The Shared Waterways campaign is a partnership between Boating BC, Vancouver Fraser Port Authority and BC Ferries. With more and more new recreational boaters getting on BC’s beautiful coastal waterways, it’s important to know the Rules of the Road. Large vessels such as freighters, BC Ferries and Tug & Barges are difficult to maneuver and stop.
Stay back to stay safe! For more tips and information scroll below.
STAY CLEAR OF COMMERCIAL SHIPS
BC's ports, especially the Port of Vancouver, have busy harbours. The Port of Vancouver waterways include English Bay, First Narrows, Second Narrows, the Vancouver Inner Harbour and the Fraser River. For safety reasons, many recreational activities, such as kayaking, rowing or sailing (without mechanical power) are prohibited in Vancouver’s Inner Harbour. Recreational boaters must be aware of what is going on around them, both on the water and in the skies, especially around commercial ports.
Please familiarize yourself these Safety Tips.
Some key reminders unique to the Fraser River, include:
- Tow operations: take extreme caution when passing, especially in narrow channels. Keep wake to a minimum and never cross between a tugboat and its tow.
- Log booms: watch for log booms along the riverbank – they are not marked, low in the water and difficult to see in low light.
- Seaplane operations – Middle Arm: keep clear of aircraft landing and take-off areas.
Visit portvancouver.com/safeboating and download their safe boating guide for the Burrard Inlet and this one for the Fraser River.
STEER CLEAR, STAY SAFE
- Near-miss collisions like this one in the video are a recurring problem in busy shipping lanes.
- Follow our Safety Tips. Steer clear of these vessels.
- Help keep everyone safe on your boat and on our shared waterways.
AVOID CARGO SHIP BLIND SPOTS
GIVE FERRIES A WIDE BERTH
- Use caution when boating near ferry lanes or ferry terminals. Recreational boaters should avoid crowding the ferry in narrow channels, such as Active Pass.
- Stay clear of ferry berths and docks. Avoid crossing dangerously close in front of ferries.
- Ferries do not manoeuver as easily as smaller boats. Ferries may take up to 10 ship lengths to come to a complete stop in an emergency.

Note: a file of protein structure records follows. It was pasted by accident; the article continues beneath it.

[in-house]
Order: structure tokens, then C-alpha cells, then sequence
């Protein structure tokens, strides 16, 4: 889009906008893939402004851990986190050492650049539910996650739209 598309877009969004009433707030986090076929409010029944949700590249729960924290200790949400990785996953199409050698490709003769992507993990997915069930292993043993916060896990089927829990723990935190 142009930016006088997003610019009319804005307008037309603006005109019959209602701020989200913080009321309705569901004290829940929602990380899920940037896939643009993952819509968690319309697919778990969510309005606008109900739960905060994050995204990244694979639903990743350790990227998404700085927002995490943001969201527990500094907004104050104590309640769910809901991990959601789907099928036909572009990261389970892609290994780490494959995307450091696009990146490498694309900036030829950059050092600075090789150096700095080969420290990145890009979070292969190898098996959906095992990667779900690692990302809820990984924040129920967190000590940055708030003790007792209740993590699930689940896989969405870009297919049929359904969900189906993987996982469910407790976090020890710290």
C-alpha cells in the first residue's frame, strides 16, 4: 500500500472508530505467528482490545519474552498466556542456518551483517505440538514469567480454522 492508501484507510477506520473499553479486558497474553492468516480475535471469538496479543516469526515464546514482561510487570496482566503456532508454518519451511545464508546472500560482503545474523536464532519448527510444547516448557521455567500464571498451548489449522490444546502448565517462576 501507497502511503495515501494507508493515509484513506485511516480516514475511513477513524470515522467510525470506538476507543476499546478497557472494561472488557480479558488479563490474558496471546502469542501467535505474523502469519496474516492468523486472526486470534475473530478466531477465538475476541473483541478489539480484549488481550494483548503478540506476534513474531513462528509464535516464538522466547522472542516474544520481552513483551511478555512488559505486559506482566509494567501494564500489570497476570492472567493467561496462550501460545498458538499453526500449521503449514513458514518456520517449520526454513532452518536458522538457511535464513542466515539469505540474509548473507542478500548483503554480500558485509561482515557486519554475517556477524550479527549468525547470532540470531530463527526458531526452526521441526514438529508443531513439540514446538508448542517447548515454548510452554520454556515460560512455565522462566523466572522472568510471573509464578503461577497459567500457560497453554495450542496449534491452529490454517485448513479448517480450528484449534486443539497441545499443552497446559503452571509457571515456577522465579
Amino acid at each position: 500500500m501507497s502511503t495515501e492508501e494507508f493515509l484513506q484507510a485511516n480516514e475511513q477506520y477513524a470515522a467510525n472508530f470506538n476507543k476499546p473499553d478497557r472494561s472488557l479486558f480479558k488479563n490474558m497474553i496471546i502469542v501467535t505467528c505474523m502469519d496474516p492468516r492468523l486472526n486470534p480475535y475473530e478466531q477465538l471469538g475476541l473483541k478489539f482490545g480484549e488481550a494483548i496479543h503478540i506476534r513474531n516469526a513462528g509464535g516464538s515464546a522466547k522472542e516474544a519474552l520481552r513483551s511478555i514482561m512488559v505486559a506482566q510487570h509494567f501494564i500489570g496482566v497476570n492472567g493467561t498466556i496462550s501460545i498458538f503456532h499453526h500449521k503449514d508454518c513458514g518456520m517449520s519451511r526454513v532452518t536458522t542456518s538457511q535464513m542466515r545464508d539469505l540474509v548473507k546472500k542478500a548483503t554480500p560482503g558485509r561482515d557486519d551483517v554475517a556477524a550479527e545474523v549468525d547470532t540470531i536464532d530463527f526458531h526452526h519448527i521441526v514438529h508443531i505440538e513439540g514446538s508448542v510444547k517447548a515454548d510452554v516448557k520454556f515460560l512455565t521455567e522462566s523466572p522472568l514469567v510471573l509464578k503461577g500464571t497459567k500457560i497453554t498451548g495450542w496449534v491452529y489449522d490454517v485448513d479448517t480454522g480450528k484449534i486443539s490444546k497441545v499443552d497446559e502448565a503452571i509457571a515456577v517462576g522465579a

Learn these ferry signals:
- Three short blasts mean the ferry is about to go astern (in reverse).
- Five or more short blasts in rapid sequence warns the pleasure boat ahead the ferry is unclear on your direction and you may be in danger or on a collision course.
Quickly adjust your speed and course to steer well clear or away from the ferry's path.
For more details, see Safety Tips.
YIELD TO THE SEABUS
In addition to commercial cargo ships, the Vancouver Harbour also hosts another working vessel. a transit passenger ferry called SeaBus, part of Metro Vancouver's transit system, operated by TransLink.
The SeaBus crosses the Burrard Inlet, connecting Downtown Vancouver at Waterfront Station terminal, near Canada Place, to North Vancouver via Lonsdale Quay.
Carrying up to 195 passengers, these ferries (pictured) depart every 15 minutes during the day. On multiple occasions, recreational boats have come into dangerous near-collisions with this ferry, putting both boat and ferry passengers at risk.
Remember, boaters must yield to these working vessels.
For more details, see Safety Tips.
STAY CLEAR OF WORKING AIRCRAFT
BC lakes also have various commercial activities, including forest firefighting water tanker aircraft.
Please ensure our provincial firefighters can keep doing their jobs effectively by steering clear of these aircraft as they save lives and communities during BC's wildfire season.
Funding is generously provided by Transport Canada.